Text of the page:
Friday, 13 July 2012

J is for Jurors and Justice Department

This week's 'Family History Through the Alphabet' challenge focuses on the letter 'J'.

J is for...
  • Jurors.  Yesteryear Links published an index to jurors and witnesses in cases heard at Charters Towers (Queensland), 1920-1937, in the Circuit Court, District Court, Criminal Court, Police Court, Coroner's Court etc. The index gives names, addresses and often occupations of jurors and witnesses, and it states whether the original document includes that person's signature.

  • Justice Department.  Queensland State Archives hold many series of Justice Department records for which there are indexes. They include Registers of Criminal Depositions, Inquests (magisterial enquiries), and Preliminary Enquiries. For one series of Preliminary Enquiries (1931-1961) there are separate indexes to the deceased and other people mentioned. If there was also an inquest, the Preliminary Enquiries file gives extra details.

You can find out more about all of these indexes by referring to my books Specialist Indexes in Australia: a Genealogist's Guide and Tips for Queensland Research, which are held by many libraries.

More tips for family history are in my other articles in this series. If the information and advice is useful, have a look at this page.

Monday, 2 July 2012

D is for Dunwich Benevolent Asylum

Continuing to the next letter, 'D', in the 'Family History Through the Alphabet' challenge... D is for Dunwich Benevolent Asylum.

Dunwich was established on North Stradbroke Island, Moreton Bay, Queensland, in 1865. When it closed in 1946, inmates were gradually transferred to Eventide at Sandgate. The function of Dunwich (as defined by the Benevolent Asylum Wards Act of 1861) was to provide for poor people who because of age, accident, infirmity or otherwise were unable to care for themselves. The inmates thus included not only the elderly but also younger people.

Sources (many of which are held at Qld State Archives) include:
  1. Index to Colonial/Home Secretary's Office applications for admission to Dunwich with associated correspondence, 1890-1922.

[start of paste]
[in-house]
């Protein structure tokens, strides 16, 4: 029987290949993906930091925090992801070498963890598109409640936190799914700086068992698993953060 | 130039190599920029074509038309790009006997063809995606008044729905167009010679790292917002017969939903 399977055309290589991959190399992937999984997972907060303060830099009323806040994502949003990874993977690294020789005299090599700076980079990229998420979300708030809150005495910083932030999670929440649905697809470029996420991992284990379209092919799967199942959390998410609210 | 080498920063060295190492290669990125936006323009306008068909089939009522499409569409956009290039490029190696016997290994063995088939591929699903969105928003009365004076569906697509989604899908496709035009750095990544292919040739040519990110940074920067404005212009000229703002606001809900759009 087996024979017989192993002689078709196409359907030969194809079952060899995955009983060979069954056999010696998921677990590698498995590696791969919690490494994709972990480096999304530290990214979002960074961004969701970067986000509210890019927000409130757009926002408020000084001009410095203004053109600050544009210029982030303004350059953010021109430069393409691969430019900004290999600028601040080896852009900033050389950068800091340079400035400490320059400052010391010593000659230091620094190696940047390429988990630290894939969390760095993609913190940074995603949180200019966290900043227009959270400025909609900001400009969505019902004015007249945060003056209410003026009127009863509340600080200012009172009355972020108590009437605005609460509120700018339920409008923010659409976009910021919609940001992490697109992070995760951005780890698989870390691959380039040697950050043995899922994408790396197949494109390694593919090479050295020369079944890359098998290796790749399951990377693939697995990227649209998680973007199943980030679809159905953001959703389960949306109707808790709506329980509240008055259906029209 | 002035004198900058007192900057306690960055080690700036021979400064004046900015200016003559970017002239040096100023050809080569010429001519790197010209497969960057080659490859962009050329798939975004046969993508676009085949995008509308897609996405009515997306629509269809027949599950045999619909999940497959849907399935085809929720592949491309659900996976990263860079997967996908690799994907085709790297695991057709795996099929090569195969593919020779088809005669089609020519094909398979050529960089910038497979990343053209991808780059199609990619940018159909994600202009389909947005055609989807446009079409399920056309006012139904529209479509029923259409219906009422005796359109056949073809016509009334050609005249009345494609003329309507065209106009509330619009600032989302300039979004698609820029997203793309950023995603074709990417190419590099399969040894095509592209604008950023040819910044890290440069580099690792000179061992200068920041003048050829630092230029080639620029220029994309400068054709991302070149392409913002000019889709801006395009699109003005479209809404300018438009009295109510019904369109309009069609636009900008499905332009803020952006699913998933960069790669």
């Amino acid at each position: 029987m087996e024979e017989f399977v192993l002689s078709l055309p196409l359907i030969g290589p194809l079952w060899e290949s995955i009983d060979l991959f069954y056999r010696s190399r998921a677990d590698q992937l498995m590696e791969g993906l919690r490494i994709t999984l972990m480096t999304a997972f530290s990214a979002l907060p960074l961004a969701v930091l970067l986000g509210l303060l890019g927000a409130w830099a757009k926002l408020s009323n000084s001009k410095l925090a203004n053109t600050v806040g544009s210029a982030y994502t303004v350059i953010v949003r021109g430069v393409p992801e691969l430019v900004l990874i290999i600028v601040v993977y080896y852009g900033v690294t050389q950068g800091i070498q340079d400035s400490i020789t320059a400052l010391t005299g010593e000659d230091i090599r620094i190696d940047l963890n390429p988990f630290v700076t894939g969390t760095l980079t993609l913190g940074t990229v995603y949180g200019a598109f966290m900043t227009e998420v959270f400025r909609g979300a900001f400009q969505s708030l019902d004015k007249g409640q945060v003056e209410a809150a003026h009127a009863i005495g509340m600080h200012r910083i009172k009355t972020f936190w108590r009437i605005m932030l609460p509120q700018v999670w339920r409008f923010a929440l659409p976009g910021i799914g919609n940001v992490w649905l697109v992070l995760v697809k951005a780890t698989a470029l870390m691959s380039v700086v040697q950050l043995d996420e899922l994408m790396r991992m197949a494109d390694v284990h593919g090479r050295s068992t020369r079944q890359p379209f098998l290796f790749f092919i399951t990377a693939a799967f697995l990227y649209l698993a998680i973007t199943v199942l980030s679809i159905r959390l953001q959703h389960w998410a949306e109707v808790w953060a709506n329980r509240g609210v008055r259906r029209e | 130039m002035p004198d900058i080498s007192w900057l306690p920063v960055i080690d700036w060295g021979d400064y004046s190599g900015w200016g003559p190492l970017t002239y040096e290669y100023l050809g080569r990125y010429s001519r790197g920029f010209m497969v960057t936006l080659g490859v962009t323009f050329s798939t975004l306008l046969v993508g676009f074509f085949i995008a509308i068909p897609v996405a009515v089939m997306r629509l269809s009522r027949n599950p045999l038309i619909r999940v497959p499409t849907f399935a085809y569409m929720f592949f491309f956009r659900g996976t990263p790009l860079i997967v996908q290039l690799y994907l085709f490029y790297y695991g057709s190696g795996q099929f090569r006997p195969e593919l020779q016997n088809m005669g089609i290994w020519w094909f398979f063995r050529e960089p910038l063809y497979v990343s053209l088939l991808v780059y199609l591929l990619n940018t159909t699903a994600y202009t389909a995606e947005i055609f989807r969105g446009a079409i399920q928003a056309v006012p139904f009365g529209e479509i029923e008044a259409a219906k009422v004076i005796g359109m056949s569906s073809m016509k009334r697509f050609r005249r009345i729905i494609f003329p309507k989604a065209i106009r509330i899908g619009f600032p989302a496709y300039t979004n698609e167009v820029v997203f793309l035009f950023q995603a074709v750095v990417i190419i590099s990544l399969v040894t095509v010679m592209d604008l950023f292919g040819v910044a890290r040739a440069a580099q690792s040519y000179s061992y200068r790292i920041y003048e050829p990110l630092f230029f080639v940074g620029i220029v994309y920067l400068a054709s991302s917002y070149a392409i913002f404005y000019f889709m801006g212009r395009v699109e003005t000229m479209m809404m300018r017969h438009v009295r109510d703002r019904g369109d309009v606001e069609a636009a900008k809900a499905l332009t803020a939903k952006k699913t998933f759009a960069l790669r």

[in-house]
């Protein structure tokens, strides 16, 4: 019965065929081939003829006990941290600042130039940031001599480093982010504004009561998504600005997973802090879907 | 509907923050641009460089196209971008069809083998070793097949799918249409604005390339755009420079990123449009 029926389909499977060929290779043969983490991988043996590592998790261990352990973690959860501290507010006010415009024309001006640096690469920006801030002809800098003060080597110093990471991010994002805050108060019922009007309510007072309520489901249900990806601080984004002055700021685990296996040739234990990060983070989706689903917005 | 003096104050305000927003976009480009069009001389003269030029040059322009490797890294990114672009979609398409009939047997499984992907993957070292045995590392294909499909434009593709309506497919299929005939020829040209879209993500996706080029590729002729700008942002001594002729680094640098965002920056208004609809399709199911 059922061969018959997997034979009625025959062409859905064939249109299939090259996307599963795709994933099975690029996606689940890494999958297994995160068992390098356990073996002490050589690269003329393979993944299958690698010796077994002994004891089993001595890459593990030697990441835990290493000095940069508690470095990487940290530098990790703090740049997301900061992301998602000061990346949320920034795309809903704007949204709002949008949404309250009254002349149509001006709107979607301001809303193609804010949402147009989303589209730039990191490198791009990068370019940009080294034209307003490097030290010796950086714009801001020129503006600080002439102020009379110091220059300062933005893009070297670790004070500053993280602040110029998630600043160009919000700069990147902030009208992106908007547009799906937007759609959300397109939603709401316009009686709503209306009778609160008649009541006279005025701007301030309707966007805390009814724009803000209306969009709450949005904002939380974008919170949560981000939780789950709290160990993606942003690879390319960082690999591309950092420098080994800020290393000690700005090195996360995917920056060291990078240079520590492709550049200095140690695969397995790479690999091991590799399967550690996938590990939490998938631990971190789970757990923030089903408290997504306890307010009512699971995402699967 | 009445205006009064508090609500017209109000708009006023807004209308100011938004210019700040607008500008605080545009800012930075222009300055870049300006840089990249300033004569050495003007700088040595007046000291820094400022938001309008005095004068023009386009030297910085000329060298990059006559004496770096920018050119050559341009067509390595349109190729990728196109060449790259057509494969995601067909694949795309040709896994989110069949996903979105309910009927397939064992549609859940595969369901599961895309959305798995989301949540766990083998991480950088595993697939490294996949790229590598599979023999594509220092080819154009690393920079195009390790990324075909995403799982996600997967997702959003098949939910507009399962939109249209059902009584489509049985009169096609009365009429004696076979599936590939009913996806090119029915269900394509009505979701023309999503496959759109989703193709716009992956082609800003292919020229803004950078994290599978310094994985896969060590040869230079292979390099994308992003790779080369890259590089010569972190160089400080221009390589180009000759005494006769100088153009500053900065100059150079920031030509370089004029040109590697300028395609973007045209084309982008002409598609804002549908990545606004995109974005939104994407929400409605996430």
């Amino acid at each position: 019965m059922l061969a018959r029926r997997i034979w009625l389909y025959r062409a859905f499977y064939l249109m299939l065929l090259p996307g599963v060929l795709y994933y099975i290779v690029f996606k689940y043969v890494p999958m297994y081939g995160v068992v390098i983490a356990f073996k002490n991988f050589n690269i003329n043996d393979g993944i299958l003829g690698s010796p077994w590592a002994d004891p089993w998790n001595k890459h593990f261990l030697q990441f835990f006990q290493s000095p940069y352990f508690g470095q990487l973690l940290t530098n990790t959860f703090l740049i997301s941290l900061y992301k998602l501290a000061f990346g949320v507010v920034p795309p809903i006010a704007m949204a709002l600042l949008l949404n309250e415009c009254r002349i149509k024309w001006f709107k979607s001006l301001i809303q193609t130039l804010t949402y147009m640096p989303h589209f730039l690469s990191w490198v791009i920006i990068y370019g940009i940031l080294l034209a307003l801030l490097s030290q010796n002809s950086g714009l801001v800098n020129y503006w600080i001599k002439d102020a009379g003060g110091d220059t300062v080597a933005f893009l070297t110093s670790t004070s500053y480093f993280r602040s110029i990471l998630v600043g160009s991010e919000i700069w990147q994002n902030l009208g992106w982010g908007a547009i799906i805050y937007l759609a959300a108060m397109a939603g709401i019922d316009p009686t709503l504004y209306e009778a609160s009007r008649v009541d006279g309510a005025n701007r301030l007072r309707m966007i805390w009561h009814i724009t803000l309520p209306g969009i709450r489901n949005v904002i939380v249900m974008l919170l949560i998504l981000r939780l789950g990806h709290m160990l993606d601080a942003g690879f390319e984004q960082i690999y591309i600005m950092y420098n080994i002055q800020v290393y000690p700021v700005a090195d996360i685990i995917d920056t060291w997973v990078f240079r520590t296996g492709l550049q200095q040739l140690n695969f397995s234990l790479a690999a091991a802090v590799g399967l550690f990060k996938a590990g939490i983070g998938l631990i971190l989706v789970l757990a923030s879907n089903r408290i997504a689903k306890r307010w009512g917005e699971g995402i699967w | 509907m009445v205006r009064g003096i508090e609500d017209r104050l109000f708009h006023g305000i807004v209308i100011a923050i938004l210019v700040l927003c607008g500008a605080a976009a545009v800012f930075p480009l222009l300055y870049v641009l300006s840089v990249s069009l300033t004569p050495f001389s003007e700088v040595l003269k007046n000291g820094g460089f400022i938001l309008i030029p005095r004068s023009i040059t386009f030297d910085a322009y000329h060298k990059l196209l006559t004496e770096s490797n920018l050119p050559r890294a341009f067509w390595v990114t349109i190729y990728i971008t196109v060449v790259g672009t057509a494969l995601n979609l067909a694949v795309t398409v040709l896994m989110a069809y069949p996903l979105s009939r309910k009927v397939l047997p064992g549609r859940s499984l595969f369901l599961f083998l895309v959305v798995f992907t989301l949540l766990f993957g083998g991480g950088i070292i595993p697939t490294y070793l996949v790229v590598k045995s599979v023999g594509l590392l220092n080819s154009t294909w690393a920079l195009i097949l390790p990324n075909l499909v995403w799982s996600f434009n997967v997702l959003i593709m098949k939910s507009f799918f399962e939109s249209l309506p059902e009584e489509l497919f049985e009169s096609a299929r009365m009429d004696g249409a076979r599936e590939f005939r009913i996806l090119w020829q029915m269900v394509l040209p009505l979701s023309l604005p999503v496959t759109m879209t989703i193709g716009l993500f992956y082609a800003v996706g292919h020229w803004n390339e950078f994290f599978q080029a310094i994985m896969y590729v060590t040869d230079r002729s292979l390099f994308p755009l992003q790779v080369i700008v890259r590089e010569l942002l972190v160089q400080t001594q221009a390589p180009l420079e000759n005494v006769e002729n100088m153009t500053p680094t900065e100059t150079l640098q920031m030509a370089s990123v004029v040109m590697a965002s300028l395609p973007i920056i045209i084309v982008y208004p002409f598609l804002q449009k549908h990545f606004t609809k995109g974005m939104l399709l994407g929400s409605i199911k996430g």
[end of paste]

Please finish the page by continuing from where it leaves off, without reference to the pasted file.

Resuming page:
2. Typed index to many Dunwich sources for various dates between 1859 and 1971.

  3. Card index to Dunwich records.

  4. Immigration Department register of applications for admission to Dunwich 1902-1904.

  5. Index to Dunwich weekly returns from Qld Government Gazette notices, 1885-1907.

  6. Index to Eventide (Sandgate, Qld) registers of deaths 1954-1959.

  7. Index to selected names from 1860s/1870s Colonial Secretary's Office in-letters.

  8. Home Secretary's Office: registers of letters received.

  9. Indexes to various series of mental asylum records.

  10. Index to old age pension records.

  11. Police Station watchhouse charge books.

  12. Books:  Brisbane: Moreton Bay Matters and Moreton Bay People, vols. 1-3.

  13. Brisbane Courier, 25 Oct 1927, p.9: detailed article that includes photographs of the matron, nurses and other staff, Private WILKINSON aged 99, Mrs ROWE aged over 90, and other elderly residents.
Some of the Archives sources give excellent biographical details. These may include address, age, country of birth, religion, occupation, length of time in Qld; married or single; names, addresses and circumstances of applicant's sons and daughters; names, addresses and circumstances of other relatives; names and addresses of employers during the past 2 years, and length of time with each; real or personal property; aid received from hospitals or other charitable institutions during the past 2 years; reasons for desiring admission; through whom applying; and applicant's signature.

For a detailed explanation of the sources available (with Archives location numbers where applicable) and access restrictions that apply to some records, see the most recent edition of my book, Tips for Queensland Research. It is described on my Web site.

You will find more tips for family history in my other articles in this series. If the information and advice is useful, have a look at this page.

Sunday, 1 July 2012

C is for Cooktown, Croydon and Cunnamulla

For the letter 'C' in the 'Family History Through the Alphabet' challenge, I was tempted to write about cemeteries, churches and family surnames such as Campbell, Capsticks, Clark and Corduex. Instead I decided to list three Queensland towns whose records I have indexed.

C is for...
  • Cooktown.  In the 1800s, Cooktown was the main port for the North Queensland gold fields. Local hospital records, which are very useful for family history, give information about people from all walks of life, including miners, sailors and railway workers. Many had spent time in other parts of Australia and in New Guinea and New Zealand. I have indexed Cooktown Hospital admission registers and some local petitions and school records.

  • Croydon.  Another North Queensland mining town for which I have indexed hospital admission registers. During the 1880s, 70% of those admitted to Croydon hospital were born in Britain or Ireland, and about 15% were born in Australia's southern states, especially the Victorian goldfields. Some residents of Croydon moved to Western Australia when gold was discovered there. The index to Croydon Hospital admissions is now online, with Archives source location numbers.

  • Cunnamulla.  My home town! I have indexed various records for Cunnamulla, Eulo and Thargomindah in southwest Queensland.

You will find more tips for family history in my other articles in this series.

Revenue from ads goes to Kiva
Related Posts Plugin for WordPress, Blogger...